We are offering native IPv6 support to clients. We are not forcing it onto anyone. We aren't hoping for anything we are simply getting the network ready for what will be forced upon everyone in the next 2 years or so.

ISPs are already implementing carrier grade NAT due to the constraints experienced with IPv4. IPv6 is the only logical solution to the issue and that is the reason it exists. If clients want to take advantage of that great if no then no problem but CGN is here to stay on IPv4.
 

blunt

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I'm pretty sure the router handles the firewalling and if you'd want to expose a port it would be a matter of opening it for that specific IP on the routers firewall - no?

I highly doubt its a case of a totally unprotected connection to the internet for each device.
 

Mr Scratch

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I'm pretty sure the router handles the firewalling and if you'd want to expose a port it would be a matter of opening it for that specific IP on the routers firewall - no?

I highly doubt its a case of a totally unprotected connection to the internet for each device.

No, this is true with IPv4 but not with native IPv6.
 

Mr Scratch

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But is that not the same for every single ISP that has IPv6?

In fact if you scan an ISPs IPv4 ranges you will find the same issue already exist for years. It's definitely not something new.

We are offering native IPv6 support to clients. We are not forcing it onto anyone. We aren't hoping for anything we are simply getting the network ready for what will be forced upon everyone in the next 2 years or so.

ISPs are already implementing carrier grade NAT due to the constraints experienced with IPv4. IPv6 is the only logical solution to the issue and that is the reason it exists. If clients want to take advantage of that great if no then no problem but CGN is here to stay on IPv4.

Now you're missing the entire point. Anyways, good luck.
 

Mr Scratch

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In fact if you scan an ISPs IPv4 ranges you will find the same issue already exist for years. It's definitely not something new.

One more thing just to address this, no, you are wrong. IPv4 had NAT, IPv6 will not. That is the difference. You are now exposing an entirely new class of exploitable devices directly to WAN that were previously "protected" by NAT.
 

AfriNatic

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You can read up on that link how long it will take to port scan an IPv6 subnet with a 1Gbps connection. It will take a couple of years.

Even if an attacker are to find an open port to exploit the address might be temporary or the address might be recycled already and it no longer assigned to the host that had a port exposed.

It's almost impossible but not totally impossible I guess.

This does not just apply to Afrihost it applies to every single device connected to the internet even maybe a google router that is misconfigured somewhere in the world.
 

Genisys

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You can read up on that link how long it will take to port scan an IPv6 subnet with a 1Gbps connection. It will take a couple of years.

Even if an attacker are to find an open port to exploit the address might be temporary or the address might be recycled already and it no longer assigned to the host that had a port exposed.

It's almost impossible but not totally impossible I guess.

This does not just apply to Afrihost it applies to every single device connected to the internet even maybe a google router that is misconfigured somewhere in the world.
I think you are missing the point entirely.

The point isn't how likely it is to find a device. The point is that there is firewall rules that need to be in place for IPv6 networks. If you don't tell a customer about the risk and how to fix it its the same as leaving them out in the open to fend for them self, and even worse if they come back to their computer two hours later to see there has been a crypto locker run on it, or someone accessed a network share with all their private information saved in it (and because they didn't know its accessible tot he world by the world they wouldn't know any better). Maybe they run a version of Windows with a DayZero vulnerability even? Playing the "Its an existing issue" card is also not on. Going from NAT to native IPv6 means your devices will now all be exposed to incoming traffic from the internet it wasn't exposed to before.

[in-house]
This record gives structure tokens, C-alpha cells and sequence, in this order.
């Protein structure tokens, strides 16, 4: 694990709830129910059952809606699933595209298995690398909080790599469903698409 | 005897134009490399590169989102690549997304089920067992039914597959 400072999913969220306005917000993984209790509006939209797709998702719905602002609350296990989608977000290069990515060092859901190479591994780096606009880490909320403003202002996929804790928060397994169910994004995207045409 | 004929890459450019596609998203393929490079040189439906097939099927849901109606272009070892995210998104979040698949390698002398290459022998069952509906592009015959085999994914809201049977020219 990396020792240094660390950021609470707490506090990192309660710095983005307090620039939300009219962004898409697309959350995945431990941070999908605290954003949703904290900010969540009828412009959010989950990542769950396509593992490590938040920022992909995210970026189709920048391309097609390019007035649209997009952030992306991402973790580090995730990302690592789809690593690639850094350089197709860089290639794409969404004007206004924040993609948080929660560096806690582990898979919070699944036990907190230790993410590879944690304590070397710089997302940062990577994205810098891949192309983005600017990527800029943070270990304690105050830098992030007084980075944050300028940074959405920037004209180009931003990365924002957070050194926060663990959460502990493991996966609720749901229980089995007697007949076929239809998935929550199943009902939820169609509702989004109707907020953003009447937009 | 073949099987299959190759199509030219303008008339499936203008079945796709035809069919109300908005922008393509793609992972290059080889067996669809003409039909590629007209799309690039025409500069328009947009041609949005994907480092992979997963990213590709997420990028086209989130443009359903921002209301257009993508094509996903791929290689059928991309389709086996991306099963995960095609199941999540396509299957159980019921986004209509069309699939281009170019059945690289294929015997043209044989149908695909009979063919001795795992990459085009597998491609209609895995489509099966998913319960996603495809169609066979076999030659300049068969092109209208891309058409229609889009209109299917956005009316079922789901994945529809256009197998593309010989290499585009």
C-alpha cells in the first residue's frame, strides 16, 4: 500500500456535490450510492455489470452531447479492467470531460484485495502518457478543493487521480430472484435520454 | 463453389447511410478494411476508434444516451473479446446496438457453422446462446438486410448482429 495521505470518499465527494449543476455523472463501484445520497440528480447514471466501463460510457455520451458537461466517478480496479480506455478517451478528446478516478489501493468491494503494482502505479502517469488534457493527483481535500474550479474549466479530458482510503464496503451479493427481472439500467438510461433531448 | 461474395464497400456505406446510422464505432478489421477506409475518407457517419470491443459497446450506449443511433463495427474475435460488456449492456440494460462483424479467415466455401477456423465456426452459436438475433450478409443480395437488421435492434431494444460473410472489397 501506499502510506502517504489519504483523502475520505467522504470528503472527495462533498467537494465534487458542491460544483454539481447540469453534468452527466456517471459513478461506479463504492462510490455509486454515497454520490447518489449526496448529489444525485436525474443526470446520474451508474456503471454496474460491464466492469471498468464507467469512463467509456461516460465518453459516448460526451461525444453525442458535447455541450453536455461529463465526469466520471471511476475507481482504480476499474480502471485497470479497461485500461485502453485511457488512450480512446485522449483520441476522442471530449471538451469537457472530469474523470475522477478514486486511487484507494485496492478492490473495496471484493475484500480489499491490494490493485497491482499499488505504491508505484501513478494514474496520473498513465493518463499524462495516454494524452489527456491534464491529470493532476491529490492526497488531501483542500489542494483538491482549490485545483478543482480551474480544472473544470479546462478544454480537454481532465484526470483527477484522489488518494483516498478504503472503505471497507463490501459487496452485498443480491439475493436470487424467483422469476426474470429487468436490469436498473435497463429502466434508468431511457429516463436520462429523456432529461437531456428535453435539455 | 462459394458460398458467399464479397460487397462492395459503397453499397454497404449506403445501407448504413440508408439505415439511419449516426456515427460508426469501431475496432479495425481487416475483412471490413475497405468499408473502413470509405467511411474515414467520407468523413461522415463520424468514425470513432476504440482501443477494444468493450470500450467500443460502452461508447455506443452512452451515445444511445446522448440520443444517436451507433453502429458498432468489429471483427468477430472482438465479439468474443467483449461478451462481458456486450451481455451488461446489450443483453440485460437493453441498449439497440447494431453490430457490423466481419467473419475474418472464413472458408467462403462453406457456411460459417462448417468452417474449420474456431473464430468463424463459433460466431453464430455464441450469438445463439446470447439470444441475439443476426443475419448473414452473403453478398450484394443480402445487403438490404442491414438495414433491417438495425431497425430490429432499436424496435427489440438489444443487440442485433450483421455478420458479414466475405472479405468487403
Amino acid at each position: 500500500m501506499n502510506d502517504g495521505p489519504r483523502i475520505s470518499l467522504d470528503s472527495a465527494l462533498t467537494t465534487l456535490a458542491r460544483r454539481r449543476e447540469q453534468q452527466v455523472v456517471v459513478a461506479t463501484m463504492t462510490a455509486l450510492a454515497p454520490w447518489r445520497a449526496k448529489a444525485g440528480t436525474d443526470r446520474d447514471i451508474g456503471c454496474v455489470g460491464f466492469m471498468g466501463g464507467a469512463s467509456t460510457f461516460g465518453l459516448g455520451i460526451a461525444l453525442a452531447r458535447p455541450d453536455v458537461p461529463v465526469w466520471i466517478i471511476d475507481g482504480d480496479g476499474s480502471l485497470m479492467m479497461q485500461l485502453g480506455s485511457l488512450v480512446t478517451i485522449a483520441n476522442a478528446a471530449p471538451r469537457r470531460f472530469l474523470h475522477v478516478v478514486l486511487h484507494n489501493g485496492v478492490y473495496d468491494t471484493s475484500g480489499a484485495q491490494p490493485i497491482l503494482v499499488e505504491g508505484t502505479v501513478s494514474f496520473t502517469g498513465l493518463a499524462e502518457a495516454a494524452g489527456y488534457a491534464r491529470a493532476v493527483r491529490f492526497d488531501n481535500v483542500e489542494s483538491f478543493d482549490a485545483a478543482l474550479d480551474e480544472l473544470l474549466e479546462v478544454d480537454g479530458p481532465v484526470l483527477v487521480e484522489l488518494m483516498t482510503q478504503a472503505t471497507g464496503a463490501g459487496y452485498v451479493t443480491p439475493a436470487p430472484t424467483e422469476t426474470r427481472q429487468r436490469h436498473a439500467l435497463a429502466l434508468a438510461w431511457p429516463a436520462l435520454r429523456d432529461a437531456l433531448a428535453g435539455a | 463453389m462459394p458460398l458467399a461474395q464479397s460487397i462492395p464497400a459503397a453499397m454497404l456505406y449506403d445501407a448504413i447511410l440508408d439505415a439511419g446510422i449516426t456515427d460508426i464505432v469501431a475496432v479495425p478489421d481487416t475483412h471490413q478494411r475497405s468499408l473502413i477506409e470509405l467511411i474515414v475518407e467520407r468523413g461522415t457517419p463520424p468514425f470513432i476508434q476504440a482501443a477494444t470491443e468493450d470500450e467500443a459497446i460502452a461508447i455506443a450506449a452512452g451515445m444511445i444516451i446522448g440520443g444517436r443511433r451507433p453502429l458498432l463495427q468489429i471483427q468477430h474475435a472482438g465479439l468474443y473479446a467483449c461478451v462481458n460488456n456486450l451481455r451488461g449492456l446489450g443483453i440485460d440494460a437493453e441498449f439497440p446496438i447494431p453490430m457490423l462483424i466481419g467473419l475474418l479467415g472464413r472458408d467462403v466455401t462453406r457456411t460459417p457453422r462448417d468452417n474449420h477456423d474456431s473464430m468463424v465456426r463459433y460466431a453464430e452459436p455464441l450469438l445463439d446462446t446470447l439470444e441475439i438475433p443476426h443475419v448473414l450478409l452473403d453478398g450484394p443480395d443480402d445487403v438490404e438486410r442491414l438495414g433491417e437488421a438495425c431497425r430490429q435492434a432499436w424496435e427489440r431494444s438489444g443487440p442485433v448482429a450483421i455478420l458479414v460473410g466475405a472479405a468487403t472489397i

Besides that, reading about recycling IP addresses on IPv6 is also funny. IPv6 addresses is something that shouldn't change. Playing musical chairs doesn't take away the fact that devices are exposed to clearnet.
 

blunt

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One more thing just to address this, no, you are wrong. IPv4 had NAT, IPv6 will not. That is the difference. You are now exposing an entirely new class of exploitable devices directly to WAN that were previously "protected" by NAT.
hmm interesting, and concerning indeed, particularly for IoT devices.


i guess this is promising for me since i use MK at home on OS, for whenever that arrives.

I see on the DIR-825 you can add IP filters, I'd guess this is what would be required
 

AfriNatic

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I think you are missing the point entirely.

The point isn't how likely it is to find a device. The point is that there is firewall rules that need to be in place for IPv6 networks. If you don't tell a customer about the risk and how to fix it its the same as leaving them out in the open to fend for them self, and even worse if they come back to their computer two hours later to see there has been a crypto locker run on it, or someone accessed a network share with all their private information saved in it (and because they didn't know its accessible tot he world by the world they wouldn't know any better). Maybe they run a version of Windows with a DayZero vulnerability even? Playing the "Its an existing issue" card is also not on. Going from NAT to native IPv6 means your devices will now all be exposed to incoming traffic from the internet it wasn't exposed to before.

Besides that, reading about recycling IP addresses on IPv6 is also funny. IPv6 addresses is something that shouldn't change. Playing musical chairs doesn't take away the fact that devices are exposed to clearnet.

This is a trial and feedback is really valuable. We would welcome any suggestions anyone have.